It means you construct the set of all reals in one go. The set of reals is definable and constructable. Individual real numbers are not.Numbers like $\pi$ are computable, so I believe we could assert the sets $A$ and $B$ given there is a formula that the axiom schema of separation could utilize to do so. My question centers around using Dedekind cuts to â€˜constructâ€™ real numbers when in reality weâ€™re just assuming the existence of the reals and then embedding them in $\mathcal{P}(\mathbb{Q})$. Itâ€™s the uncountably many reals that we have no way of computing, or even defining if restricting our definitions to that which could be created using only finite sentences from a finite formal language, that leads me to question the purpose of Dedekind cuts and what we mean when we generally assert that we use them to construct the reals.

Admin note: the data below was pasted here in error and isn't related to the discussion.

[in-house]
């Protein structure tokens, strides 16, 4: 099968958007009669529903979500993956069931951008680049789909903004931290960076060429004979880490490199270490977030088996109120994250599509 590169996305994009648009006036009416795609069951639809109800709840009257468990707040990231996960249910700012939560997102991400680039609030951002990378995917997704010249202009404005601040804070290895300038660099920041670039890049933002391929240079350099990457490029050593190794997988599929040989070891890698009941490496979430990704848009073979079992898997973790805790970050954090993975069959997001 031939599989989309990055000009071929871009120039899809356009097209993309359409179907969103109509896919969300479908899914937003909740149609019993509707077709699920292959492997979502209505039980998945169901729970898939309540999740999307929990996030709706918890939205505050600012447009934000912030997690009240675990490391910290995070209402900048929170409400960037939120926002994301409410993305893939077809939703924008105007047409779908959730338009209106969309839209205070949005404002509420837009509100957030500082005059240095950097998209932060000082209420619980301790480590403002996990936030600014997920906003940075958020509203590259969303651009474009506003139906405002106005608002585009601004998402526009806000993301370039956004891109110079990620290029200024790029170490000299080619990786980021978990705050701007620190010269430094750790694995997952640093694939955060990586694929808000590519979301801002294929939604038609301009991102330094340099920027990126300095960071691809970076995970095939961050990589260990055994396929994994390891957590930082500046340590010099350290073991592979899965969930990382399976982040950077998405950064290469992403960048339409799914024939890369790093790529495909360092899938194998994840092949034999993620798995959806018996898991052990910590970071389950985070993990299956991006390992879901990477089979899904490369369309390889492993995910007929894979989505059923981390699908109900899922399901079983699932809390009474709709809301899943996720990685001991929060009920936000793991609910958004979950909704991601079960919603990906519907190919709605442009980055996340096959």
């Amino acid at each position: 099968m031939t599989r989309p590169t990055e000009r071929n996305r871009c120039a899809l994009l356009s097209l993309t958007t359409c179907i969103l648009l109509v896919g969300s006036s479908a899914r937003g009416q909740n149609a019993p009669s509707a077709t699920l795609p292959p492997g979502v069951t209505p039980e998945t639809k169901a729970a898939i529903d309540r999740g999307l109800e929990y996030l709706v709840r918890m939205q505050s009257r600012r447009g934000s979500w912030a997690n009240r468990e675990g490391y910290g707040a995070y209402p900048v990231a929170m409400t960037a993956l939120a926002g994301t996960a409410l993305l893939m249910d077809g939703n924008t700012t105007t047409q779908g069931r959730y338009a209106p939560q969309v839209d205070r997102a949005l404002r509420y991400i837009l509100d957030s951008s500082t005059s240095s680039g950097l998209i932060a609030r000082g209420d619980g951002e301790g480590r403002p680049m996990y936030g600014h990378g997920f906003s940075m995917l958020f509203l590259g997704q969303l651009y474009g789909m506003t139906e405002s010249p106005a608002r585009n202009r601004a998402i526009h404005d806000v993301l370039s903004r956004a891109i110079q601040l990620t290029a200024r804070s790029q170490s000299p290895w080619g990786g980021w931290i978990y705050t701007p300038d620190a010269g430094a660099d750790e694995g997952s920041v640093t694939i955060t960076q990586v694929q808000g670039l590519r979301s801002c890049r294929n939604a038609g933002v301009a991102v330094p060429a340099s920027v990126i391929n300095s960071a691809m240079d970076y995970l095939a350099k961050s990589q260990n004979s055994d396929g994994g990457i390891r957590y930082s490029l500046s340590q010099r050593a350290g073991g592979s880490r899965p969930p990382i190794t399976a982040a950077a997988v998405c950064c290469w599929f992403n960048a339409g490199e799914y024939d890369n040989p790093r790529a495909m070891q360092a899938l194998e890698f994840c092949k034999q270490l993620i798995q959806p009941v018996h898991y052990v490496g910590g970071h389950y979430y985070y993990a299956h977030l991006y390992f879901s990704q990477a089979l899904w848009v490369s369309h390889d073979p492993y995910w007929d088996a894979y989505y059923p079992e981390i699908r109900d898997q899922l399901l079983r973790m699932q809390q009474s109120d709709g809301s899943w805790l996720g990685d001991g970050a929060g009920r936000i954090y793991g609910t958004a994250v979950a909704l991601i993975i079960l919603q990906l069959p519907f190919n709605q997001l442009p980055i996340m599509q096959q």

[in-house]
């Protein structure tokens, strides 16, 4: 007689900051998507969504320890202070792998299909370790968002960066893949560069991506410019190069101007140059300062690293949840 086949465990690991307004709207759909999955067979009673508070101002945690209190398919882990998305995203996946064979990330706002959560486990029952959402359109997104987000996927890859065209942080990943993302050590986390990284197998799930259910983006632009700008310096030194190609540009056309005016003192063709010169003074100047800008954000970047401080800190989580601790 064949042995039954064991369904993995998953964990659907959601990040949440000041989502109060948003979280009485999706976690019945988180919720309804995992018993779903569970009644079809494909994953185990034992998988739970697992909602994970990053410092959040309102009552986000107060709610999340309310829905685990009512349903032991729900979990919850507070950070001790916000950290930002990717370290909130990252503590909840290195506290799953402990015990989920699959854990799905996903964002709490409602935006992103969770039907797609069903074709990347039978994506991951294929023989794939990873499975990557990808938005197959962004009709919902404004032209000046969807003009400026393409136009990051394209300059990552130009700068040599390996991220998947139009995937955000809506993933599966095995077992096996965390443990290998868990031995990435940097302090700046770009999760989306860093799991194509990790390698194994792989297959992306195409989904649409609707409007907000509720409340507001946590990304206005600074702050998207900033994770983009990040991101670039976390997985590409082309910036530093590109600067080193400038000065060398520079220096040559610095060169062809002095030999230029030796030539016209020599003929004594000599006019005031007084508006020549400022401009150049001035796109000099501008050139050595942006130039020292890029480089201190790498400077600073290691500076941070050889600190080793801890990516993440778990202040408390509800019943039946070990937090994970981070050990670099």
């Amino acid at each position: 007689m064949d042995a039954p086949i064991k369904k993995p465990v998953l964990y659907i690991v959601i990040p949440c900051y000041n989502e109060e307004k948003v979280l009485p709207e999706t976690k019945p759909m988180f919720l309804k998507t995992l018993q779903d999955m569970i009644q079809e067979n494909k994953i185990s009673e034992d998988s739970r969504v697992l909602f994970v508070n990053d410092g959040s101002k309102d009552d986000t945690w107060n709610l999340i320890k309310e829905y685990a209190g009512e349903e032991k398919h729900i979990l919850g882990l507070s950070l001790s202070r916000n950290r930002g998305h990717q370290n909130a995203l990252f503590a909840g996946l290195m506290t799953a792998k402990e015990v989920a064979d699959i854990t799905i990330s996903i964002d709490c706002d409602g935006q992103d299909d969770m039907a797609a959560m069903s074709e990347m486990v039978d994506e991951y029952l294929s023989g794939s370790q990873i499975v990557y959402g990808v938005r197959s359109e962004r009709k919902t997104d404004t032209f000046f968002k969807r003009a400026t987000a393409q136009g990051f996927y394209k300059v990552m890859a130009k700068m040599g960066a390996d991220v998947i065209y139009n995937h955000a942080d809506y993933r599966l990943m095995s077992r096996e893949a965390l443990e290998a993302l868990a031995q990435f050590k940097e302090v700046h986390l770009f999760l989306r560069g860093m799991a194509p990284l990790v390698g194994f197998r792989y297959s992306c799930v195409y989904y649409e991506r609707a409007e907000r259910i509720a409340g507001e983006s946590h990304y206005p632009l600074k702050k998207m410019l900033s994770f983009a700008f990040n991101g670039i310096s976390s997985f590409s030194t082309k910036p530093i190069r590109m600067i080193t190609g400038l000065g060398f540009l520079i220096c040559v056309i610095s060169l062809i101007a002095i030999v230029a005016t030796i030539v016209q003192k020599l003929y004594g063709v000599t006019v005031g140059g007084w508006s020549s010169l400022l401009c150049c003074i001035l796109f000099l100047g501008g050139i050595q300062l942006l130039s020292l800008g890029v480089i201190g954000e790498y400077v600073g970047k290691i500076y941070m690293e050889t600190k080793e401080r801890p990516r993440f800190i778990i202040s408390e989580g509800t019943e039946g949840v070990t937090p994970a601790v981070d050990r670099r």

It is easier to construct the set of reals, than to construct specific real numbers.

As a (very close) analogy, assume that natural numbers $\mathbb{N}$. The power set $\mathcal{P}(\mathbb{N})$ kind of exists by axiom. In either case, it is a definable set. That doesn't mean we can actually exhibit all elements of $\mathcal{P}(\mathbb{N})$ easily. We can't, since many of these elements are undefinable.

Much of the same considerations hold for the real numbers.